Below is a text by Romanian philosopher Alexandru C. Cuza (1857-1947), who has also influenced Corneliu Zelea Codreanu and his Iron Guard. It's especially interesting in relation to the recurring themes in discussions about Christianity on Skadi Forum lately. These discussions generally evolve into the debate whether Christianity has been helpful or not, historically speaking. Cuza distinguished, with a somewhat 'protestant' attitude, between Christ's teachings and what theologians have made of it. The latter, according to Cuza, is the cause of our problems, but a return to Christ's true teachings would help us recover: "With another conception of theology, Christian nations would have reached different results. And these results show us what awaits us from now on if we guide ourselves by the same conception, one that is diverted from the teaching of Jesus".

A second theme that is discussed over and over again in topics about Christianity seems to be whether Christianity is capable of putting up a fight or whether it is a religion for 'the weak'. Again, Cuza: "The teaching of fighting the good fight, for the truth – in Jesus’ words, 'I come not to bring peace, but a sword' – was misinterpreted by Christian theology as a teaching of peace and forgiveness, which we know was commanded by Jesus only for personal offenses". And: "Through 'the religion of love,' the theology allowed blasphemy against the Holy Spirit, thus abandoning Jesus’ teaching that states that, for this, there should be no forgiveness".

For Cuza, Christ's teachings are antisemitic, because he represents the truth and the light, while Jews represent materialism and darkness, for which there is no tolerance; quoting Jesus: "He that is not with me is against me; and he that gathereth not with me scattereth abroad". So why was Jesus sent among the Jews? "He was sent only for them, as the Jews are the only nation that wrongs the Holy Spirit through their diabolical religion".

I still have to read the second part, but already I think this text can create some good discussion.

The Inaccuracy of Christian Theology (excerpt from 'The Teaching of Jesus: Judaism and Christian Theology')


My conception of Christianity, for which I beg forgiveness, is not the conception of Christian theology that presents itself as dogma by appealing to tradition.

I think that tradition cannot proclaim an inaccuracy as dogma.

Herein, tradition is transmitted interpretation. Any interpretation is the work of man, and belongs to a particular time in history.

Therefore, no matter how qualified the time’s interpreters were, their interpretation may be incorrect or defective regarding the knowledge and circumstances of nowadays, which they could not have foreseen.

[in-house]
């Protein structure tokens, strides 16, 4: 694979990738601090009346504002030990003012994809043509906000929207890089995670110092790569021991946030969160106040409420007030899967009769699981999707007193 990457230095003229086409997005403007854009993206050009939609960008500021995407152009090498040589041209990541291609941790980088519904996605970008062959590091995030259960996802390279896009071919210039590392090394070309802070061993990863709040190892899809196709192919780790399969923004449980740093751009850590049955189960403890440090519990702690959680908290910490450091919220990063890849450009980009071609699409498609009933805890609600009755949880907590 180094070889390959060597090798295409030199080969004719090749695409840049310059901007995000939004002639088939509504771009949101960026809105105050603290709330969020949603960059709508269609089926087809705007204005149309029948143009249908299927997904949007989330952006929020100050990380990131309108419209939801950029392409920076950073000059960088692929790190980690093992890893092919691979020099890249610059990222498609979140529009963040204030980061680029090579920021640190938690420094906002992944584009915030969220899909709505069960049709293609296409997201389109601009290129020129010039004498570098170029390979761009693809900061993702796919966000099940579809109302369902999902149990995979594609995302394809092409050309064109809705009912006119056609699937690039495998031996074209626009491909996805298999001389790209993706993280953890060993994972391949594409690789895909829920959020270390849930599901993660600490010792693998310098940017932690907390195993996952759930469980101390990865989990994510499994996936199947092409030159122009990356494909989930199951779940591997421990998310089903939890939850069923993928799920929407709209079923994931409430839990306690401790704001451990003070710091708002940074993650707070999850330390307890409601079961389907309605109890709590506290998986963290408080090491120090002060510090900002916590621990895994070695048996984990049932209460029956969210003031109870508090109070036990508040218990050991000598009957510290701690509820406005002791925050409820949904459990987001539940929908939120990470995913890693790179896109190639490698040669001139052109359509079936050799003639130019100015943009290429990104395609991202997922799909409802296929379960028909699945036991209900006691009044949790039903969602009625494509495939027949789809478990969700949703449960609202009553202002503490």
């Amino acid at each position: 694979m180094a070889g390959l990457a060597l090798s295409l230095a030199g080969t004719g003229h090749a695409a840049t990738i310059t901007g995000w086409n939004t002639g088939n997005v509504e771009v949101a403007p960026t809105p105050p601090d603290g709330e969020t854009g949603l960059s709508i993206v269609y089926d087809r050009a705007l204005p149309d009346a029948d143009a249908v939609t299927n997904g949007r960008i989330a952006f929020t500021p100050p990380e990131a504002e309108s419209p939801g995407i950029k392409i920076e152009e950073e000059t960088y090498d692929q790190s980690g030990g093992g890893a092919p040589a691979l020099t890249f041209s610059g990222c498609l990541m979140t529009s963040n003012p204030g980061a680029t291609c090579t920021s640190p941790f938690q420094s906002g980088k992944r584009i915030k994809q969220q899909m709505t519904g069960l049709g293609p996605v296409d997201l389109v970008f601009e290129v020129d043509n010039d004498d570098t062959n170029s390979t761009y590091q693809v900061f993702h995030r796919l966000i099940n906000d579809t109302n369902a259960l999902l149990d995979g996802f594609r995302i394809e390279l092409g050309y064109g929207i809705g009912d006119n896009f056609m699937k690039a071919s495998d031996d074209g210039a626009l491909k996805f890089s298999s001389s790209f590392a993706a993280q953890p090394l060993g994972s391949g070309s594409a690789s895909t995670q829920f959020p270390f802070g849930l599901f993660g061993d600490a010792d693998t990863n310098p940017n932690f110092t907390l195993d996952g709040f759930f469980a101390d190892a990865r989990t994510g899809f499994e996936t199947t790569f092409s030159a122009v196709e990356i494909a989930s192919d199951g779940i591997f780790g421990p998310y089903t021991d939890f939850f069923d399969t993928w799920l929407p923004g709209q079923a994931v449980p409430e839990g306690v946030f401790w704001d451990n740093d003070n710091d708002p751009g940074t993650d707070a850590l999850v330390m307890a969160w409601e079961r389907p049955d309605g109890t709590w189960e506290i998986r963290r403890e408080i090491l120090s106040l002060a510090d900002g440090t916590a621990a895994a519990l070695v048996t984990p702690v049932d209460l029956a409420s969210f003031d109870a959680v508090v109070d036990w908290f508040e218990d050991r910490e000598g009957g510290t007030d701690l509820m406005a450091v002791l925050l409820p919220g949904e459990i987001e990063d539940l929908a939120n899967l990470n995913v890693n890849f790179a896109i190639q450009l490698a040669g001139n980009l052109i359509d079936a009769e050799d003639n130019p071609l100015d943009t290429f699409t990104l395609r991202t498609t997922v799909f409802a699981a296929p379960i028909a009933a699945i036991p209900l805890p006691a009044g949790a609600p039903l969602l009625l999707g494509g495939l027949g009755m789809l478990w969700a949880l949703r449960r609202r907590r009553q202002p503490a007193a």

The theological dogmas, even through their employment as human interpretations, are subject to constant revision.

My conception can be seen as such a revision.

For this, I have but a single task: to prove that the theological dogma, much as it would appeal to tradition, is based on inaccuracy.

This evidence results from texts and facts. All I have to do is subject some texts to the public judgment, texts that theology does not understand, that it misinterprets or, consciously or unconsciously, ignores; and some facts which, due to this, directly fall in the public’s responsibility.

Dogma is just that, dogma, until you reach absurdity or perish with her.

Therefore, we must always strive to substitute for the truth contained within the dogma. If the dogma contains the truth, it shall last. If the dogma lacks the truth, it has no right to further exist as a dogma.

Truth in itself is life and only the free spirit, self-described by its own nature in opposition to any unjustified dogma, can determine what the truth is.

The freedom of the spirit is the basic principle of the teaching of Jesus, who said (John):

6:63. It is the spirit that quickeneth; the flesh profiteth nothing: the words that I speak unto you, they are spirit, and they are life.

The spirit has but a single principle, as divine as itself, and that is logic, by which the truth itself is required as it rejects any inaccuracy, without any coercion.


The fault of Christian theology is simple. I summarize it in the following three sentences which, of course, are themselves subject to the same principle:

Christian theology, which did not understand the meaning of Christianity.
Christianity, controlled by this inaccuracy of Christian theology, did not resume Jesus’ mission against Judaism.
The inaccuracy of Christian theology has made it such that Judaism, harshly reprimanded by Jesus, extended its dominion all over the Earth.
As an obvious sign of this dominion and of the inaccuracy of the Christian theology, “Satan’s University” is being built, a building made possible by Christians, by the Christians of this theology, without whom it could not have been erected. It is being built on Mount Olivet, where Jesus was betrayed, thus dishonoring Jesus’ passions and teaching, a symbol of betrayal of the one true God and meant to be a sign of Judas’ triumph (Luke 22:3).

Continue reading:

Part one

Part two

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